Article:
A tragic loss of life! It saddens me, it angers me, and it hurts! Could this have been avoided? This observation is as a seasoned event producer with a passion for safety. I am not a crowd control expert; I would state I am a keen student at this juncture looking to progress his understanding. I ask that you take my observations within that context.

    Nearly a day has passed, my first impression of studying the aerial footage from TV considers some key issues for discussion. Many of my colleagues on here are far more qualified than I am and will in no doubt be making some comments over the next few days as more data comes to hand. I have no allegiances to align here; I comment as a concerned outsider that this is turning into the Travis Scott Travesty, with some poorly considered comments coming from officials and some uninformed sources.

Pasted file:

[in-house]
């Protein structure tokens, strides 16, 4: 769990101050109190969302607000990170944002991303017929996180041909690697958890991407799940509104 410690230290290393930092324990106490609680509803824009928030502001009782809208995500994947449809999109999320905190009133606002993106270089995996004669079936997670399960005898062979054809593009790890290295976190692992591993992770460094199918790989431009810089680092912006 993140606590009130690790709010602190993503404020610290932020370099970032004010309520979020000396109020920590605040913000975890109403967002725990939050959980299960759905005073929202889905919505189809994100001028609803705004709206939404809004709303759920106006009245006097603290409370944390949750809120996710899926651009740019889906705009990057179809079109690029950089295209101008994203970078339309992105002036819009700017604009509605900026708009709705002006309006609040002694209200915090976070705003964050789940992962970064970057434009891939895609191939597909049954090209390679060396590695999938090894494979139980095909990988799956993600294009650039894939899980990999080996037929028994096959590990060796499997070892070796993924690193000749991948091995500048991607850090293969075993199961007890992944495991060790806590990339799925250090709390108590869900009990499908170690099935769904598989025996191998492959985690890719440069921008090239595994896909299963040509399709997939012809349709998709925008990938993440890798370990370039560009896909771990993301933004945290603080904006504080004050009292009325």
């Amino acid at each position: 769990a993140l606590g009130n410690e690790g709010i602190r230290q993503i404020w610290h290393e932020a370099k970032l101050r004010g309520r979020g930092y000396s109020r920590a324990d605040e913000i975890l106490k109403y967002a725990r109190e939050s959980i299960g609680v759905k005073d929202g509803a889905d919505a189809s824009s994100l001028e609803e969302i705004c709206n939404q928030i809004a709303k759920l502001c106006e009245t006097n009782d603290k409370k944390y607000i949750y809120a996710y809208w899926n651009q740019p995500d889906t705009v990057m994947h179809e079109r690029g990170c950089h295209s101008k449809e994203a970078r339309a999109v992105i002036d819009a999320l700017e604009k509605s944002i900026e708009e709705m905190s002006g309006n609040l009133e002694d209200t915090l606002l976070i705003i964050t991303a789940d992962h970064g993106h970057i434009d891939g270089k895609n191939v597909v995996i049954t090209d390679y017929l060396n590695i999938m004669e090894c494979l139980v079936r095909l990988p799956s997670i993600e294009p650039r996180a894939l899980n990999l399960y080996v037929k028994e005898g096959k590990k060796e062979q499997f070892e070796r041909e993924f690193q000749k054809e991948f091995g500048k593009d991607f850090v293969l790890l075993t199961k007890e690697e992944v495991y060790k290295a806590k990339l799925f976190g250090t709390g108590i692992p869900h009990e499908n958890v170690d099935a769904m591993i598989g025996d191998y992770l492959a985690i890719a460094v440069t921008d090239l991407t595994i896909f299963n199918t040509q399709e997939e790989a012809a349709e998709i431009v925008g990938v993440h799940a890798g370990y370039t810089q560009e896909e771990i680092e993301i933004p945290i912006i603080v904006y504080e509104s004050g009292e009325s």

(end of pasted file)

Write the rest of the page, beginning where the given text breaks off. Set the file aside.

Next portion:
Risk assessing the crowd type is always a priority at multi-agency meetings; often it is the starting point for planning and layout considerations. This market segment is known to be young, passionate, physical, exuberant and excitable. The authorities had data from 2019 to reflect upon with this particular artist. Was there any crowd modelling carried out? If relief channels had been established to release pressure on command on the parameter fence closest to the stage, the layout would have been different, as would the crowd control staffing requirements and the associated briefings.

    The television footage shows that stage left’s mojo barrier stops around approximately 150 feet towards the parameter fence. The footage shows a predominance of the crowd weighted to stage left. To my mind, the pressure came from this side attributed to that large opening between the standard first position mojo barrier and parameter fence. Where it ends seems to cause the bottleneck pressure via the created momentum for the initial surge and any reactive surges that followed. Reactive surges in some cases be more potent than the first. There does not seem to be any flanked staggered barrier placement that would elevate any pressure.